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Gainesville in Alachua County, Florida — The American South (South Atlantic)
 

Josiah T. Walls

 
 
Josiah T. Walls Marker image. Click for full size.
By Mike Stroud, April 4, 2012
1. Josiah T. Walls Marker
Inscription. Born in 1842 to slave parents in Winchester, Va., little is known of Josiah T. Walls' early life. After a short term of Confederate service, he enlisted in the Third Regiment, U.S. Colored Troops in 1863. Transferred to Picolata on the St. Johns River in 1864, he married Helen Ferguson of Newnansville and in 1865 moved to Alachua County after he was mustered out. After passage of the U.S. Military Reconstruction Act of 1867, Walls entered into Florida politics; as a delegate to the 1868 State constitutional convention, followed by election as a State representative and later senator from Alachua County. The 1870 nominee of the Republican Party for Florida's only seat in the U.S. House of Representatives, Walls defeated Silas Niblack after a bitter contest, riddled with charges of fraud and intimidation. Josiah T. Walls thus became the State's first black congressman. Although unseated by the House near the end of his term, Walls was re-elected in 1872. In another contested election in 1874, Walls defeated J.J. Finley, a former Confederate General, but, in 1876, was again removed from office. Walls was elected to the Florida Senate that year. After 1879, Josiah Walls concentrated on his farming activities. He had first acquired land near Newnansville in 1868 but in 1870 had moved to Gainesville. In 1871 Walls bought for their home
Josiah T. Walls Marker, reverse side image. Click for full size.
By Mike Stroud, April 4, 2012
2. Josiah T. Walls Marker, reverse side
the western half of the block now bounded by University Avenue on the south and N.W. 2nd Street on the west. In 1873 he purchased a 1175 acre plantation on the west edge of Paynes Prairie. In that year he acquired the weekly newspaper, THE NEW ERA, and was admitted to the Florida Bar. Remaining active in local politics, Walls served at various times as mayor of Gainesville, a member of the Board of Public Instruction, and County Commissioner. A highly successful and prosperous farmer through the 1880's, he suffered financial ruin as a result of the severe freeze of the winter of 1894-95. Walls moved to Tallahassee to become the farm director at the school that is now Florida A. and M. University. He died in Tallahassee in 1905.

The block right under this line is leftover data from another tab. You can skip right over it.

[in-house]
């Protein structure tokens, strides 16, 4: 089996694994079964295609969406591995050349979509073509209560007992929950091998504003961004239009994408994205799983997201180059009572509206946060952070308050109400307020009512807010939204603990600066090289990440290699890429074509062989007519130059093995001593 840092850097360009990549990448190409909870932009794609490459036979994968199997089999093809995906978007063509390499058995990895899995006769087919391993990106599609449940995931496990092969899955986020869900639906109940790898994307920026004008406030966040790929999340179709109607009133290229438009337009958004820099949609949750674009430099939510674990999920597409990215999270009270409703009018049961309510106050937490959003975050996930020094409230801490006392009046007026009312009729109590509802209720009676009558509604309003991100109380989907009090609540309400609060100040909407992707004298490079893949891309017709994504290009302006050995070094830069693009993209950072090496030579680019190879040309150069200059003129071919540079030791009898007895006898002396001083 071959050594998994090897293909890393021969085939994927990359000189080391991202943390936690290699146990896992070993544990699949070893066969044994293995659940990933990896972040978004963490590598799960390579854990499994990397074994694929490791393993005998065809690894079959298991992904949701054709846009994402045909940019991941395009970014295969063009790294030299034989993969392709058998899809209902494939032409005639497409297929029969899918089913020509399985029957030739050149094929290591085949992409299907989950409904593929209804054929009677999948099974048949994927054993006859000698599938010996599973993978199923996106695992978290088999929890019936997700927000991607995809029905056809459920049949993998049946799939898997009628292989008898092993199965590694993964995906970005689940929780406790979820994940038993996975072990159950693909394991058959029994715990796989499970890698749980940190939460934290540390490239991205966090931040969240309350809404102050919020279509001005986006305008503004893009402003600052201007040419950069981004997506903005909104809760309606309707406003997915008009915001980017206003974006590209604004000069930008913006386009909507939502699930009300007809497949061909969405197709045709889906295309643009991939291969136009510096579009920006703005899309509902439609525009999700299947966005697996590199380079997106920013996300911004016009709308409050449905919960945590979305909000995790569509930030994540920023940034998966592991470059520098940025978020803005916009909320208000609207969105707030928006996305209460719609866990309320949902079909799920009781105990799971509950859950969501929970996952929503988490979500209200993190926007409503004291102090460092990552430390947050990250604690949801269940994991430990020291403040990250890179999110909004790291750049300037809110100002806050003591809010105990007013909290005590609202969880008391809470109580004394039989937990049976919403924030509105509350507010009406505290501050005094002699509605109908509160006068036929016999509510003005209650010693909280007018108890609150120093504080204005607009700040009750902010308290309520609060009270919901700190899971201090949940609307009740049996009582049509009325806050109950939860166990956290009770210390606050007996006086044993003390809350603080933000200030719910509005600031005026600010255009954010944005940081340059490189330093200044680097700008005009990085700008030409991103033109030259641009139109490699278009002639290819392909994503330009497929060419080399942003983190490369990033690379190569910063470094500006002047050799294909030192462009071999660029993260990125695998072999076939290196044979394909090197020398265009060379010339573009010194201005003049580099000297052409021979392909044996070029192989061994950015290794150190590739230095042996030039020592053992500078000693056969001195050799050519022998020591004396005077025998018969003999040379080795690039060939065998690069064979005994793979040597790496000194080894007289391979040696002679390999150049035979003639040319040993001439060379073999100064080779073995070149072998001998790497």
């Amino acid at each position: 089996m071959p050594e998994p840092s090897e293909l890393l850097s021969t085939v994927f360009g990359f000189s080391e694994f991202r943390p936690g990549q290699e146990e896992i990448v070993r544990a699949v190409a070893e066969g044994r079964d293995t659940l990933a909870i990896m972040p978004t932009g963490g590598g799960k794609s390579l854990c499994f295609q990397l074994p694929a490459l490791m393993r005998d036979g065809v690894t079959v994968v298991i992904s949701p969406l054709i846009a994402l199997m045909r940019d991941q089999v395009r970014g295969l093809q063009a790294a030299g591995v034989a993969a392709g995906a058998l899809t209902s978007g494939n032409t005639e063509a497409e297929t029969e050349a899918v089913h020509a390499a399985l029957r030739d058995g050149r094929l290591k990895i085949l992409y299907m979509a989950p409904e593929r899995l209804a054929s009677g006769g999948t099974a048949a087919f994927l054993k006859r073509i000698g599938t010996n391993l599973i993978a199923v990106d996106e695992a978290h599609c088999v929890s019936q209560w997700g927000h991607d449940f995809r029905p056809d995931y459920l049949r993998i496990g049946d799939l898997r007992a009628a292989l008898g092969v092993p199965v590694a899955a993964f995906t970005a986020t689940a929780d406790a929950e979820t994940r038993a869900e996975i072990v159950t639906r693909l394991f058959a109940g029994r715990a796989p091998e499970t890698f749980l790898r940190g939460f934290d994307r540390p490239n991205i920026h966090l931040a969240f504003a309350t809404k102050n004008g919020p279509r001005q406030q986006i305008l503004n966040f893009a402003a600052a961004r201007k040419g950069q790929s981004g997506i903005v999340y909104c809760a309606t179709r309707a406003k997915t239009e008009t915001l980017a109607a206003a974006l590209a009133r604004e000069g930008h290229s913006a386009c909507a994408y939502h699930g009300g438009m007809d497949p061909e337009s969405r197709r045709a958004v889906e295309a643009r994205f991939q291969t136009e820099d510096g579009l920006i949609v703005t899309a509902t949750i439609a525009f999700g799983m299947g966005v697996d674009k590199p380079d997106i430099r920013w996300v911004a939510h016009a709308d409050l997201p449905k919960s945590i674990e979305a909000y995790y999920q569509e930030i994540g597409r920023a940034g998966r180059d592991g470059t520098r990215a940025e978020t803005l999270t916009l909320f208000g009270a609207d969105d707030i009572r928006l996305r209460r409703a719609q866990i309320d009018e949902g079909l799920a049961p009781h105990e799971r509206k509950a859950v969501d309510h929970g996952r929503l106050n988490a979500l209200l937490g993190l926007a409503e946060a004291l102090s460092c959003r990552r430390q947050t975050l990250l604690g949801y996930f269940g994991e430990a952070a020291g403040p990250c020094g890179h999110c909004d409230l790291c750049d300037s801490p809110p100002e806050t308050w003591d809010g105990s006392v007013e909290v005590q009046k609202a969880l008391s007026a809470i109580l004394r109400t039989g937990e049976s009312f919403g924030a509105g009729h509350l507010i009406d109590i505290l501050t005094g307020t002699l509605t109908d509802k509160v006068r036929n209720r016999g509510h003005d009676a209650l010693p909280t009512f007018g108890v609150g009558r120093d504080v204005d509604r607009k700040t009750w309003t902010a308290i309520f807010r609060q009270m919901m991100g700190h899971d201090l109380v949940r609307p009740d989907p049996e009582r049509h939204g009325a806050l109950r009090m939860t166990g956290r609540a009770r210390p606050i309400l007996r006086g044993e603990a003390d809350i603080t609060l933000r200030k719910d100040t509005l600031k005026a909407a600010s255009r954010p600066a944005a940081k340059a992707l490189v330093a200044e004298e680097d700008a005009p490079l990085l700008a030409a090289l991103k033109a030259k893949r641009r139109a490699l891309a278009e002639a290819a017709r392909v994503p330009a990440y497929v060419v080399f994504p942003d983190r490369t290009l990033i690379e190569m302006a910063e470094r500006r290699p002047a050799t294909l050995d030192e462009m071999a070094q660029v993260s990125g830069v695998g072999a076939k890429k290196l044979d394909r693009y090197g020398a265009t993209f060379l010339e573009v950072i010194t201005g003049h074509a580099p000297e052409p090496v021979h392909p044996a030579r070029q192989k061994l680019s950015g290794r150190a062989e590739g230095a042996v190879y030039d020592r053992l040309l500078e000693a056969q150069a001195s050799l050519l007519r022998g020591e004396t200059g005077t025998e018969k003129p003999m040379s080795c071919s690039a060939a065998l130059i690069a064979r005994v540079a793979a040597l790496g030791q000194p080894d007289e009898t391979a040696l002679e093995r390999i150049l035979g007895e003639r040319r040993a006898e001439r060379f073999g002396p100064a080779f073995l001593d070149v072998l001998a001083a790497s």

Erected 1989 by The Alachua County Historical Commission in Cooperation with the Florida Department of State. (Marker Number F-321.)
 
Location. 29° 39.126′ N, 82° 19.558′ W. Marker is in Gainesville, Florida, in Alachua County. Marker is on W University Avenue (Florida Route 24/26), on the right when traveling west. Click for map. Located between NW 1st Street and NW 2nd Street. Marker is in this post office area: Gainesville FL 32601, United States of America.
 
Other nearby markers. At least 8 other markers are within walking distance of this marker. Confederate Soldier Memorial
Josiah T. Walls Marker along W University Avenue image. Click for full size.
By Mike Stroud, April 4, 2012
3. Josiah T. Walls Marker along W University Avenue
(about 400 feet away, measured in a direct line); Alachula County Courthouse (about 400 feet away); First Gainesville Skirmish / Battle of Gainesville (approx. 0.2 miles away); Spanish Cattle Ranching (approx. 0.2 miles away); City of Gainesville (approx. 0.2 miles away); East Florida Seminary (approx. 0.2 miles away); "The Great Endurance Run" (approx. mile away); Roper Park / Old City Park (approx. 0.3 miles away). Click for a list of all markers in Gainesville.
 
Also see . . .  Josiah T. Walls, from Wikipedia. was a United States Congressman who served three separate terms in Congress between 1871 and 1876. (Submitted on May 16, 2012, by Mike Stroud of Bluffton, South Carolina.) 
 
Categories. African AmericansPolitics
 
Josiah T. Walls Marker, right, stands next to a County Services building image. Click for full size.
By Mike Stroud, April 4, 2012
4. Josiah T. Walls Marker, right, stands next to a County Services building
Josiah T. Walls image. Click for full size.
By Wilipedia
5. Josiah T. Walls
 
 
Credits. This page originally submitted on , by Mike Stroud of Bluffton, South Carolina. This page has been viewed 853 times since then and 14 times this year. Photos:   1, 2, 3, 4, 5. submitted on , by Mike Stroud of Bluffton, South Carolina. This page was last revised on June 16, 2016.
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